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Friday, July 8, 2011

On the FRINGE!

I am frequently drawn to crazy and if you are a Facebook friend of mine, it should come as no surprise to you that I am slavishly devoted to FRINGE, a science fiction television series created by J.J.Abrams (creator of LOST), Alex Kurtzman (co-writer of the most recent and wonderful STAR TREK and upcoming COWBOYS AND ALIENS) and Robert Orci (writer and producer of television standouts, Alias and Xena:Warrior Princess).
                                                                                                                With these three extraordinary talents combining forces behind the scenes to create FRINGE, the results are an intelligent, clever, engaging, original show with strong female characters in a genre usually dominated by male heroes.  It has been described as a combination X Files, Twilight Zone and Altered States but what FRINGE possesses that those three did not, is a campy awareness of itself and a broad sense of humor. As earnest and sincere as these scientists and investigators of the "Fringe Division" are; charged with the task of saving our world, the writers relieve the tension with juvenile jokes and character self-parody.

Consider this exchange between mad scientist Dr. Walter Bishop and his son Peter:

Peter Bishop: You brought your own sweetener?
Dr. Walter Bishop: Don't be ridiculous. My medication.
Peter Bishop: You're not on any medication, Walter.
Dr. Walter Bishop: Of course I am. I've been making it myself in the lab.
Peter Bishop: Oh, I wish you were joking.

Dr. Walter Bishop, brilliant madness
Or this with a young child:

Dr. Bishop: When the Victoria, the last surviving ship, return to its harbor of departure after the first circumnavigation of the earth, only 18 of the original 237 men were on board.
Small Child: What happened to them?
Dr. Bishop: They all died, young lady. Horrible and most likely painful deaths. You see, when you open new doors, there is a price to pay. Now imagine... tonight, you look under your bed, and, lo and behold, you find a monster! And you're immediately eaten. Now, if you hadn't looked for the monster, you wouldn't have found it and you'd still be happy in your beds, instead of being slowly digested in the stomach sack of the creature. But, with any luck, your sister or your brothers might have heard your screams, and your endeavor will serve as a valuable lesson to them.

Noble Actor
The characters and their counterparts in the other world that coexists with ours are wonderfully complex and nuanced -- none more so than Australian actor John Noble.  You may recall John from The Lord of the Rings trilogy as King Denethor. Perhaps you were a fan of 24, when he portrayed Russian Consul Anatoly Markov. In FRINGE, John gets the juiciest, wackiest roles (Each actor has a doppelganger in an alternate world.)  on television, that of Harvard educated mad-scientist Dr. Walter Bishop and his other world counterpart who is the Secretary of Defense and billionaire owner of Massive Dynamic. Dr. Bishop is a brilliant mad scientist who with his partner, William Bell (portrayed by Leonard Nimoy!) did a bit of ethically questionable experiments for the U.S. Government.  This included testing a drug called Cortexiphan on a group of children; including the fair Olivia, the beautiful blonde leader of this Fringe battalion.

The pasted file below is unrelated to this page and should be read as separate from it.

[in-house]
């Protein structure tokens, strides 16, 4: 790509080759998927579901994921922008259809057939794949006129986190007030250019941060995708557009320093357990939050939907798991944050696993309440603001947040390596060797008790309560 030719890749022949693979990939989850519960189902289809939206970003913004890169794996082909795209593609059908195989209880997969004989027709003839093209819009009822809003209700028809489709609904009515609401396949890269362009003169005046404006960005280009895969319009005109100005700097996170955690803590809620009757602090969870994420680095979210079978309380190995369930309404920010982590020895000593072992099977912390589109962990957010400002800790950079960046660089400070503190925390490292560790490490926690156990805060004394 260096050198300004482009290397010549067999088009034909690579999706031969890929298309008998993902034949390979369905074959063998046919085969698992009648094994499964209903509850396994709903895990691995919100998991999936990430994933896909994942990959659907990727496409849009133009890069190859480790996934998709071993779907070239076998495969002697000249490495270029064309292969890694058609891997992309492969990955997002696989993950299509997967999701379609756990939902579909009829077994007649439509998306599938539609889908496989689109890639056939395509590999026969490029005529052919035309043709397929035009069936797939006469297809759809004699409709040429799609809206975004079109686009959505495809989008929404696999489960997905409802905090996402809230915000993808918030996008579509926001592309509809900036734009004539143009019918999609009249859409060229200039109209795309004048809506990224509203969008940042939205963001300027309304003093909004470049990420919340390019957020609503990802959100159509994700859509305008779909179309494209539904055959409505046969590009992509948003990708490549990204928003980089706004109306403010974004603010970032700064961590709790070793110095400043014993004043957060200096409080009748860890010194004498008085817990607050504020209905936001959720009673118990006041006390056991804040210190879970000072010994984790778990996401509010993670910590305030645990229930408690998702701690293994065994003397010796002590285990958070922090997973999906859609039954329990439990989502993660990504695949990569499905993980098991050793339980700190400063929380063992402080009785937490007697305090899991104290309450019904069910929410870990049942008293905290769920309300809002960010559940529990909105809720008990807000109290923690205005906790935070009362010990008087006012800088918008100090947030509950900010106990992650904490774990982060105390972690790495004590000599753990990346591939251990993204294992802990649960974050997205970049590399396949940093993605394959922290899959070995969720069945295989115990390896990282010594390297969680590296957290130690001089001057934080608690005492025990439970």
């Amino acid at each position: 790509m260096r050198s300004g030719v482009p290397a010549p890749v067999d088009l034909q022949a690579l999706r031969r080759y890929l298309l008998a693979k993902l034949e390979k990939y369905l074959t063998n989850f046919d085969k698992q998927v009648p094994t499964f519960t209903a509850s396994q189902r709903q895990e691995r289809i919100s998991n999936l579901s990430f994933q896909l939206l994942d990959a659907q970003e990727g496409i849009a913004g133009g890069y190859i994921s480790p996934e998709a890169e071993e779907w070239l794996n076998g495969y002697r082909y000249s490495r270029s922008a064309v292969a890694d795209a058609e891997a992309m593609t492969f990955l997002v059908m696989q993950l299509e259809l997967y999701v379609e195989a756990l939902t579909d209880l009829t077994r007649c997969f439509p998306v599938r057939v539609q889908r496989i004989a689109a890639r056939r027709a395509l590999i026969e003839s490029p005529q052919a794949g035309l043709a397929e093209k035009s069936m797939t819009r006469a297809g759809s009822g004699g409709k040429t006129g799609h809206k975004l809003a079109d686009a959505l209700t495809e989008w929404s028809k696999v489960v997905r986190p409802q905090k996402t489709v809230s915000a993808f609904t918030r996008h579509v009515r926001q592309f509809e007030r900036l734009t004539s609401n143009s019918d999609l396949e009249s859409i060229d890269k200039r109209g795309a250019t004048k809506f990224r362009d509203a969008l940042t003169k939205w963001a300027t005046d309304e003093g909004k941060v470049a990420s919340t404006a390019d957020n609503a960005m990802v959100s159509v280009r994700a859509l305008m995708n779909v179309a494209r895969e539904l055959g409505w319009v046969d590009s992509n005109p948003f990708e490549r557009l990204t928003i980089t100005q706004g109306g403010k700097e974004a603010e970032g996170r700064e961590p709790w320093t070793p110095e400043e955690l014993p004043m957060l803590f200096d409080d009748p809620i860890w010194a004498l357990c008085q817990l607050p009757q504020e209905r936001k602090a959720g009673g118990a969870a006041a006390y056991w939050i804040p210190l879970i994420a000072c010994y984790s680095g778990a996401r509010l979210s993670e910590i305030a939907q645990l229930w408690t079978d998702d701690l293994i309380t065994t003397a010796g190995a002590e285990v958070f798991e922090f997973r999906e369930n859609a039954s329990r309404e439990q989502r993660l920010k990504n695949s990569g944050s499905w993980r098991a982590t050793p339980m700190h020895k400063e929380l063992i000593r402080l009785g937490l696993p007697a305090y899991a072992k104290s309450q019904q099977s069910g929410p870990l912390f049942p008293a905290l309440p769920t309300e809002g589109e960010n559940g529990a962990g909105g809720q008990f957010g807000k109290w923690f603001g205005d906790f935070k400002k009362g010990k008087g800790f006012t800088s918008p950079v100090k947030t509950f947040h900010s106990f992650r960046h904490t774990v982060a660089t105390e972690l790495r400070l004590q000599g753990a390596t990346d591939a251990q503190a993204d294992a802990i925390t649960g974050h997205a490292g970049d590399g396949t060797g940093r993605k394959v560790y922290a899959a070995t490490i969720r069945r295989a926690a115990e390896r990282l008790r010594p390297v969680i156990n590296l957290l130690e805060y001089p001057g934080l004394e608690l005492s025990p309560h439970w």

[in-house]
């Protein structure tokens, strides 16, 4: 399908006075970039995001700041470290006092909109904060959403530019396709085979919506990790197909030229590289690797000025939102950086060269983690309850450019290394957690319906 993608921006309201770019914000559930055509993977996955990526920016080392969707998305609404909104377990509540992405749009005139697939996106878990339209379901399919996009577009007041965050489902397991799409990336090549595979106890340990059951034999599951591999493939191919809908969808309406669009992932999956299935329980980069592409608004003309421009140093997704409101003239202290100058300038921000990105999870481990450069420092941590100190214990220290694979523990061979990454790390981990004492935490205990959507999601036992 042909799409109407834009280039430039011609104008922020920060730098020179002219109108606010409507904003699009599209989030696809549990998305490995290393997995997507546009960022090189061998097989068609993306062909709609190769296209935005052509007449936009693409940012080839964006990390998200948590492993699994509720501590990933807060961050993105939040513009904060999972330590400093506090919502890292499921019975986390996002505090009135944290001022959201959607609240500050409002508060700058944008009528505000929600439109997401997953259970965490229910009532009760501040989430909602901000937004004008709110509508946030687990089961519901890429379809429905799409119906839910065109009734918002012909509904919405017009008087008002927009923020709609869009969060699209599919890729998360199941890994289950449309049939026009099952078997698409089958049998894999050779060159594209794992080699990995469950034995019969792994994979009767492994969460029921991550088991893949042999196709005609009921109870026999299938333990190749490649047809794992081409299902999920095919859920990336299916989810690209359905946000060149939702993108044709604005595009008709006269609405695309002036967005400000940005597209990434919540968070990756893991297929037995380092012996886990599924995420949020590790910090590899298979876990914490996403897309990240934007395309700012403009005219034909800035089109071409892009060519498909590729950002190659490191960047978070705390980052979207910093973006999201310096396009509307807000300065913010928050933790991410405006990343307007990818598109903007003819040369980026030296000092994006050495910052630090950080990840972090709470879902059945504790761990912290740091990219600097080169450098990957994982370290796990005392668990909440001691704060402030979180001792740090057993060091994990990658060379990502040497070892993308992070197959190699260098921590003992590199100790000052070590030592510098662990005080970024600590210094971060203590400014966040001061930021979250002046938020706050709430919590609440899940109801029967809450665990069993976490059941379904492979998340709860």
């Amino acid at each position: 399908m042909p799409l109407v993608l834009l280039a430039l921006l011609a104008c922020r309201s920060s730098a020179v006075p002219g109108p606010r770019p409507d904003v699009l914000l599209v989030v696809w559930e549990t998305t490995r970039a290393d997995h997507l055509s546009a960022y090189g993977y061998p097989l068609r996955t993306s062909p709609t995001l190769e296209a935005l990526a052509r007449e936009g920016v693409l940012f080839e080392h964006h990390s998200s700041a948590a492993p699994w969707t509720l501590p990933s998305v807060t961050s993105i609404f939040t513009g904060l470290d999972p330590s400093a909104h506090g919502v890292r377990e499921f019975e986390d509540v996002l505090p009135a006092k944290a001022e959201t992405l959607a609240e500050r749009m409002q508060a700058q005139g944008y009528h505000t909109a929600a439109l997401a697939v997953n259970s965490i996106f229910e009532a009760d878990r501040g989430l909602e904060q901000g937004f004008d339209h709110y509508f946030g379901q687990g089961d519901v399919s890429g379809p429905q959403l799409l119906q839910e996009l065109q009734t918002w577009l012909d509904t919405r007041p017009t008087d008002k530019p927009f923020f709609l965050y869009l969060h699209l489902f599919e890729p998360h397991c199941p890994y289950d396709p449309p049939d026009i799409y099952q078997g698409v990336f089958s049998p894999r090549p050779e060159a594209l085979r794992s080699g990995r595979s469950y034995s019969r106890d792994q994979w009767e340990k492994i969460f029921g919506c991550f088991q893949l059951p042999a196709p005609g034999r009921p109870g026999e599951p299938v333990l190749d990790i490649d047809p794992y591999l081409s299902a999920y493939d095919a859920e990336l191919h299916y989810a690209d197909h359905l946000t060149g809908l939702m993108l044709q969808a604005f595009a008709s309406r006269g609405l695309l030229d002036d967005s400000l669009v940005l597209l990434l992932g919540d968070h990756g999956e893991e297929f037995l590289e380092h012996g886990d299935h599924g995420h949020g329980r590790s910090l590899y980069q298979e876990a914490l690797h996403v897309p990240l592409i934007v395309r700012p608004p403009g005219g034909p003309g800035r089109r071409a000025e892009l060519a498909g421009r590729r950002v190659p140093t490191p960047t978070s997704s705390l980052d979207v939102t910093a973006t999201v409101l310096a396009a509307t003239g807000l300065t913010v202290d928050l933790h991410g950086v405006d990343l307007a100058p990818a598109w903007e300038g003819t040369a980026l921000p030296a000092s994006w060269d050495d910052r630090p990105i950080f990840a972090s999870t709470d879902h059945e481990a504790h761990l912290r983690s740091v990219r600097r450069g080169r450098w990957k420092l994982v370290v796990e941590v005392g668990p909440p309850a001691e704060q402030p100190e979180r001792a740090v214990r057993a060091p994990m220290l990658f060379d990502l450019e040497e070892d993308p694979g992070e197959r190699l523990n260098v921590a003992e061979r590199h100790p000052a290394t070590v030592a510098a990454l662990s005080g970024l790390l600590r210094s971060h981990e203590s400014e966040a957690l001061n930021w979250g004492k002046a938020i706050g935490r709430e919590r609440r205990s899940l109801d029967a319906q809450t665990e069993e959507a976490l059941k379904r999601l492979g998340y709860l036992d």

The Fair and Strong Olivia 
When Walter’s son Peter was a little boy, he died of a terminal illness, leading the fine doctor to travel to this parallel universe to steal Peter's double. Each actor portrays himself in our world and the alternative world where the Statue of Liberty is made of Brass and the Twin Towers still stand, except for singular Peter.

Walter Bishop spent 17 years in Saint Claire's, a mental institution, following a lab accident that resulted in manslaughter charges while his partner (Leonard Nimoy!) in this world betrayed him and built Massive Dynamic. Dr. Bishop was released into the custody of his son Peter to solve a series of unexplained phenomena, called Patterns, which were taking place around the world. His memory is sketchy because his brain is missing parts that he supposedly asked William Bell to remove and he has a pet cow in his lab.

William Bell, as portrayed by wry Nimoy, is as muted and understated as he should be. The bromance between the two, in spite of his betrayal, makes for great silliness.

William Bell - Spock
As I consider these two having much too much fun together I have to consider how well prepared they both were for these parts. In the case of John Noble, he already went off the deep end in Rings and devolved from a stern tyrant to madman much like the duality of his characters in Fringe.

With Leonard Nimoy as William Bell, I have to ask myself if his portrayal of Spock has added some gravitas to his scripted brilliance in FRINGE.

The big questions is does an actor benefit from his previous roles and the perception they created with his viewers? Is there a legacy in an actor’s series of fictionalized characters that provides a certain gravitas to his subsequent performances in ?

If you want to sample Fringe, I might suggest you try the episode:
Lysergic Acid Diethylamide
(It’s available online at "" for your viewing pleasure.)
It will delight and surprise you.

I will close with one of my favorite Walterisms:
“We're all mutants. What's more remarkable is how many of us appear to be normal.”  

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